Laschinger began her career at Kimberly-Clark Corp., and later worked at the James River Corp. She served as President of the Europe, Middle East, Africa and Russia business at International Paper from 2005 until 2010.

Laschinger said that she always saw herself as a business leader first; not as a ‘woman business leader.’ She believes women and minorities would be wise to think of themselves foremost as leaders.

“I never focused on being a woman, but, instead, on who I was and how I could contribute. You must show people what you’re capable of doing. In a very male business world, I was never intimidated,” she said. “Have confidence in yourself—not arrogance—and know when you have something meaningful to add and add it. Don’t be afraid to speak up.”

She also told the EMBA students that what companies want is employees who can solve problems and think strategically.

“No employer expects you to arrive with a deep understanding of the business, but they seek someone with a broad baseline of knowledge, the ability and strength to think strategically and analytically. The ability to think, learn, and grow is critically important,” she said.

Laschinger said when she hired employees, she also sought those who would be a match with the company’s values and culture. She looked for characteristics including integrity, trustworthiness, and respect. She wanted team players and those who worked hard and were unwilling to accept mediocrity. “Make sure people know your values, your work, and what you stand for,” said Laschinger, who is now a member of the Board of Directors of the Federal Reserve Bank of Atlanta and the Board of Directors for Kellogg Co.

“Don’t make short-sighted decisions for the money or the title,” said Laschinger, who once took a two-step demotion because she wanted to develop her expertise in marketing. “You ought to know where you’re headed and what you want,” she said, adding that there’s one answer for you, but not one answer for everyone.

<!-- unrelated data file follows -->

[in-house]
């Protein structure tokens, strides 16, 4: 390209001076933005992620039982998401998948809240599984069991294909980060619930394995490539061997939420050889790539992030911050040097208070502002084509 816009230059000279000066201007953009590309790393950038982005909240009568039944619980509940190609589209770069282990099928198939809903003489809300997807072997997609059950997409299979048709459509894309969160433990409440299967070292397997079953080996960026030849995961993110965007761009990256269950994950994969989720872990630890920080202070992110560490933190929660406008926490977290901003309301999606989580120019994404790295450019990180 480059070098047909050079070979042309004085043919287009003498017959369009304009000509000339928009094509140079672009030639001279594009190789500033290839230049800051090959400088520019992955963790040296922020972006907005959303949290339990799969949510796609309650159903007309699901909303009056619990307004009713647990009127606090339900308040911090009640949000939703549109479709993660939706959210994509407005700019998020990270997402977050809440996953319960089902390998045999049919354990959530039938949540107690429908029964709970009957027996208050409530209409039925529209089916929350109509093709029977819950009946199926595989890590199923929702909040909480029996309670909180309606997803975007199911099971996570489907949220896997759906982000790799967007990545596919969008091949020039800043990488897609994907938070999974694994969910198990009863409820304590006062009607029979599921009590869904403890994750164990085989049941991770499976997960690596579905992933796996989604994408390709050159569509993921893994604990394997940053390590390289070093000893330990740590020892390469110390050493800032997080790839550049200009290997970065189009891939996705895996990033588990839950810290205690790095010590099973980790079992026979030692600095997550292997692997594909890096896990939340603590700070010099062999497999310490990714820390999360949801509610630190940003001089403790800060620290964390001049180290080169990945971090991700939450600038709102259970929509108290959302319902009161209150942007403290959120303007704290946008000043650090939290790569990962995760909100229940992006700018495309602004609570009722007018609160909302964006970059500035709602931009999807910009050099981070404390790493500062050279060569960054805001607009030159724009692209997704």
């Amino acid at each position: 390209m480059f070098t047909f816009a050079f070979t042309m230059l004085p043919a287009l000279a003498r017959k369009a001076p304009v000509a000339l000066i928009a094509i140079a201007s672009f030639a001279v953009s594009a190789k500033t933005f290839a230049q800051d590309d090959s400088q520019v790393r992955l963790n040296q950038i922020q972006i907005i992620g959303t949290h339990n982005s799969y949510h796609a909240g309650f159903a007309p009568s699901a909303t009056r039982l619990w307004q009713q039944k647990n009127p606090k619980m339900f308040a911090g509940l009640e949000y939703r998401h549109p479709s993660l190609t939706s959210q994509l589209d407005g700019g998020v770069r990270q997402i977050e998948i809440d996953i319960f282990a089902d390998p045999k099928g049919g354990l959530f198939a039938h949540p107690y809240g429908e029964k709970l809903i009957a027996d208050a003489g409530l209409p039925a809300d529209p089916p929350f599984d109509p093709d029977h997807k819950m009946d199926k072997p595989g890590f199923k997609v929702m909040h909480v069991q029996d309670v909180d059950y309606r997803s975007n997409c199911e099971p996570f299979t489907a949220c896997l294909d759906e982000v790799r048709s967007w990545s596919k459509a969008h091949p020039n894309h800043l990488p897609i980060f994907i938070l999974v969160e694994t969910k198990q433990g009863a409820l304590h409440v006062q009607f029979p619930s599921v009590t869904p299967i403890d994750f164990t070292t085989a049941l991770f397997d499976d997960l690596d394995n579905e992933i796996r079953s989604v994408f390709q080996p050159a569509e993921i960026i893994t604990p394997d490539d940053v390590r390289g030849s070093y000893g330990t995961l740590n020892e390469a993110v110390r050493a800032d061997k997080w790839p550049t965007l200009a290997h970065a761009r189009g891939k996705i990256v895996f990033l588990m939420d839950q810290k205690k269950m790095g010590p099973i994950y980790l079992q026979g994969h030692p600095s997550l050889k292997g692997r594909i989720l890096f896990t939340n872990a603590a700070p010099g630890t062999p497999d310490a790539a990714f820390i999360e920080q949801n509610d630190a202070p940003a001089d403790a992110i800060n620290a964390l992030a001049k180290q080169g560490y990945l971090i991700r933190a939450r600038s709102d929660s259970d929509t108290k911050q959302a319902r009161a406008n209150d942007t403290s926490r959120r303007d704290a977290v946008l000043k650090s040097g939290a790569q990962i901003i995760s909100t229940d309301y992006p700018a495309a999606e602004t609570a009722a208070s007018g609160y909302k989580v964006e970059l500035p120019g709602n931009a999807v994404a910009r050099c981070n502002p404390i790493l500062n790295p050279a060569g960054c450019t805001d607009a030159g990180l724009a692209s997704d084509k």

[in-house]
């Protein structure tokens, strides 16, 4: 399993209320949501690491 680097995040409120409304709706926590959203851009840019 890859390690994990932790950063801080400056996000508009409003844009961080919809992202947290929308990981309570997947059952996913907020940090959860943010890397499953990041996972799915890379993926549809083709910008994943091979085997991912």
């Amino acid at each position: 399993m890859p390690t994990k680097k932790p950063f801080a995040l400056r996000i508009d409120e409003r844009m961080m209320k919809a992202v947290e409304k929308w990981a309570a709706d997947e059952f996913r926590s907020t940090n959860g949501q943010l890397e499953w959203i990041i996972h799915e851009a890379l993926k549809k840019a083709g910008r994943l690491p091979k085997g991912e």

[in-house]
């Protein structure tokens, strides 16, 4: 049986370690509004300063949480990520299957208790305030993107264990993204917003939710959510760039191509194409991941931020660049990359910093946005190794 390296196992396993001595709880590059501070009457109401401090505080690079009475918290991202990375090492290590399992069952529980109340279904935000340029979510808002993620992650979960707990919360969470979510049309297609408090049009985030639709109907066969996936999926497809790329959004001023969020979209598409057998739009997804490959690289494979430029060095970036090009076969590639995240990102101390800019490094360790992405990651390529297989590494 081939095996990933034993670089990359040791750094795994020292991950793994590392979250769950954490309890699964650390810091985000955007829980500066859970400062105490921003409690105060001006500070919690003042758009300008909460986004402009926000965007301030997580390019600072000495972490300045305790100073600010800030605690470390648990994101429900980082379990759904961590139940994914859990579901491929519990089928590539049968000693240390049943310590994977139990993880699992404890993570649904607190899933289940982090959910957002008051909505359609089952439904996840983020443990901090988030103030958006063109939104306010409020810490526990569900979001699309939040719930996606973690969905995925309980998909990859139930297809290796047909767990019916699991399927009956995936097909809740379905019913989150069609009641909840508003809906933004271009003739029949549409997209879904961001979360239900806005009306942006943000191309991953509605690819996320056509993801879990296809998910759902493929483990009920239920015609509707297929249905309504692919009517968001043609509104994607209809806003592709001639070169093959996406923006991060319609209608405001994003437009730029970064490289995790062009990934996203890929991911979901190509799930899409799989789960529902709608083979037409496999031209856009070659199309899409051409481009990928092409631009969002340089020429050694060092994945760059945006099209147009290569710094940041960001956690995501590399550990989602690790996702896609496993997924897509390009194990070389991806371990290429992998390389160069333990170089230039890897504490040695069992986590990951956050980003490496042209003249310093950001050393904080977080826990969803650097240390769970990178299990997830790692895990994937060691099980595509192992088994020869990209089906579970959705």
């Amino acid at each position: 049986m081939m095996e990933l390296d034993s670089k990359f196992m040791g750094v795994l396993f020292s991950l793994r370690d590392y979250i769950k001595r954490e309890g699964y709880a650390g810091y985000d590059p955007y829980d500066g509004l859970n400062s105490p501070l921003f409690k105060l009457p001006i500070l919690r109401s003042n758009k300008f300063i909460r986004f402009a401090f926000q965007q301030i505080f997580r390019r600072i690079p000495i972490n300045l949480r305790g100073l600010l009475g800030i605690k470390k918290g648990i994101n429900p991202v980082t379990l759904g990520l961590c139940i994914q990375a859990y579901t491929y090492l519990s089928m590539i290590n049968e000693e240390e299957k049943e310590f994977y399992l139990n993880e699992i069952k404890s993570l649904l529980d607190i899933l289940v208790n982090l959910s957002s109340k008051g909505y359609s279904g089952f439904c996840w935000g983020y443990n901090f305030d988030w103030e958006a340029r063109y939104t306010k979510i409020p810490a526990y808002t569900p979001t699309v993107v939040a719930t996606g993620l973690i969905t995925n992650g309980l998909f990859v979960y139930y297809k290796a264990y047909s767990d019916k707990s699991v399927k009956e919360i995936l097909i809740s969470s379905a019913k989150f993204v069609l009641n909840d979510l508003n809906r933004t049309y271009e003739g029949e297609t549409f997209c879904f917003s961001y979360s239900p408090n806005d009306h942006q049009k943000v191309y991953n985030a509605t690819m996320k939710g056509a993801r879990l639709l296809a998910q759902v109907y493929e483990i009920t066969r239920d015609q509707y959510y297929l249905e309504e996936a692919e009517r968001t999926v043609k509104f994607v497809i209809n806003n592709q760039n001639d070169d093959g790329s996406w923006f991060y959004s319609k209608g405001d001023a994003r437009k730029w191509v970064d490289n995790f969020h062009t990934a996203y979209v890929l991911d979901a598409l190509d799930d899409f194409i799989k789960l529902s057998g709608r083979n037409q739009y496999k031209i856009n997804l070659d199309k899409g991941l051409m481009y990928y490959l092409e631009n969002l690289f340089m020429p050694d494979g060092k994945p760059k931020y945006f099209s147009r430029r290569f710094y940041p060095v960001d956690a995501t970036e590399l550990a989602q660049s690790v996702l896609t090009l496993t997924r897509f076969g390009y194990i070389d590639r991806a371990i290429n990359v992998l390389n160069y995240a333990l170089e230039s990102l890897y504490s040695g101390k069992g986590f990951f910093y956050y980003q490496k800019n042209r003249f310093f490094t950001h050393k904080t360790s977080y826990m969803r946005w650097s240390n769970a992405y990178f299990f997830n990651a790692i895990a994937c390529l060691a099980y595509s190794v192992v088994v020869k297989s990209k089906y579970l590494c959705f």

When asked by a student if an Ivy League education is required to excel, she said absolutely not. Select a rigorous graduate program that will nurture your growth and help you develop thinking and problem-solving skills.

“Being the CEO of a Fortune 500 company doesn’t come without tremendous personal sacrifice,” she said. After seven years in the CEO chair and the incredible demands of that role, she said she was ready to retire. She is now fishing, boating, and planning a trip to Alaska.

She left the students with a road map for success in their leadership roles. Good leaders have high integrity, passion, vision, a commitment to doing the right thing, and the courage to be better. They don’t accept mediocrity and they know how to be agile, she told the graduate students. Give your employees good direction, clear goals, and objectives that align throughout the company. Remember, employees need a sense of purpose. Care about your people both personally and in their work, she said. Give them challenges, and constructive feedback, and communicate on a regular basis.